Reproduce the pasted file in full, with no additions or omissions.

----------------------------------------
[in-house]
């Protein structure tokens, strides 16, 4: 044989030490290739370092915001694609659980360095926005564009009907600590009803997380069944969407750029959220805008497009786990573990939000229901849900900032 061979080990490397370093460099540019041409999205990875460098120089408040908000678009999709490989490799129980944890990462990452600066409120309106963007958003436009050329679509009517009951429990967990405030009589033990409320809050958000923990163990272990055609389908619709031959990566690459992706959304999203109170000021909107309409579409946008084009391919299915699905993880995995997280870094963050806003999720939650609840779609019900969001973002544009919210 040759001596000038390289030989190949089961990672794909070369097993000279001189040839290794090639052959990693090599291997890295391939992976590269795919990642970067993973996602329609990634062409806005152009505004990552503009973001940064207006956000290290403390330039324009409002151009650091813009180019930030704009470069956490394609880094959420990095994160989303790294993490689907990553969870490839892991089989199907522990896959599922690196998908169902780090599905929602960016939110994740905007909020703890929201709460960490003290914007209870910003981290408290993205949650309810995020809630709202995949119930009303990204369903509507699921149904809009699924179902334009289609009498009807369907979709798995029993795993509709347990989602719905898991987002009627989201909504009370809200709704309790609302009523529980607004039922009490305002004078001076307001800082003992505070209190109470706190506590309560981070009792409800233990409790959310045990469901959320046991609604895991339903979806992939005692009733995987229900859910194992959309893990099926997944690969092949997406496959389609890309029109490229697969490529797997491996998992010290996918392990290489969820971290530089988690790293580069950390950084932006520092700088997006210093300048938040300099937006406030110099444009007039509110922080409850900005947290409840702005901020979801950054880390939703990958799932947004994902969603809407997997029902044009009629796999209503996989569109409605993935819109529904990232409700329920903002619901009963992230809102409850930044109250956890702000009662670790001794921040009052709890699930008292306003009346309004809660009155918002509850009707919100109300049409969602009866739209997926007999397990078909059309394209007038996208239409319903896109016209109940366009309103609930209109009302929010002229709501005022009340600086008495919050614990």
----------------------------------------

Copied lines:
[in-house]
């Protein structure tokens, strides 16, 4: 044989030490290739370092915001694609659980360095926005564009009907600590009803997380069944969407750029959220805008497009786990573990939000229901849900900032 061979080990490397370093460099540019041409999205990875460098120089408040908000678009999709490989490799129980944890990462990452600066409120309106963007958003436009050329679509009517009951429990967990405030009589033990409320809050958000923990163990272990055609389908619709031959990566690459992706959304999203109170000021909107309409579409946008084009391919299915699905993880995995997280870094963050806003999720939650609840779609019900969001973002544009919210 040759001596000038390289030989190949089961990672794909070369097993000279001189040839290794090639052959990693090599291997890295391939992976590269795919990642970067993973996602329609990634062409806005152009505004990552503009973001940064207006956000290290403390330039324009409002151009650091813009180019930030704009470069956490394609880094959420990095994160989303790294993490689907990553969870490839892991089989199907522990896959599922690196998908169902780090599905929602960016939110994740905007909020703890929201709460960490003290914007209870910003981290408290993205949650309810995020809630709202995949119930009303990204369903509507699921149904809009699924179902334009289609009498009807369907979709798995029993795993509709347990989602719905898991987002009627989201909504009370809200709704309790609302009523529980607004039922009490305002004078001076307001800082003992505070209190109470706190506590309560981070009792409800233990409790959310045990469901959320046991609604895991339903979806992939005692009733995987229900859910194992959309893990099926997944690969092949997406496959389609890309029109490229697969490529797997491996998992010290996918392990290489969820971290530089988690790293580069950390950084932006520092700088997006210093300048938040300099937006406030110099444009007039509110922080409850900005947290409840702005901020979801950054880390939703990958799932947004994902969603809407997997029902044009009629796999209503996989569109409605993935819109529904990232409700329920903002619901009963992230809102409850930044109250956890702000009662670790001794921040009052709890699930008292306003009346309004809660009155918002509850009707919100109300049409969602009866739209997926007999397990078909059309394209007038996208239409319903896109016209109940366009309103609930209109009302929010002229709501005022009340600086008495919050614990």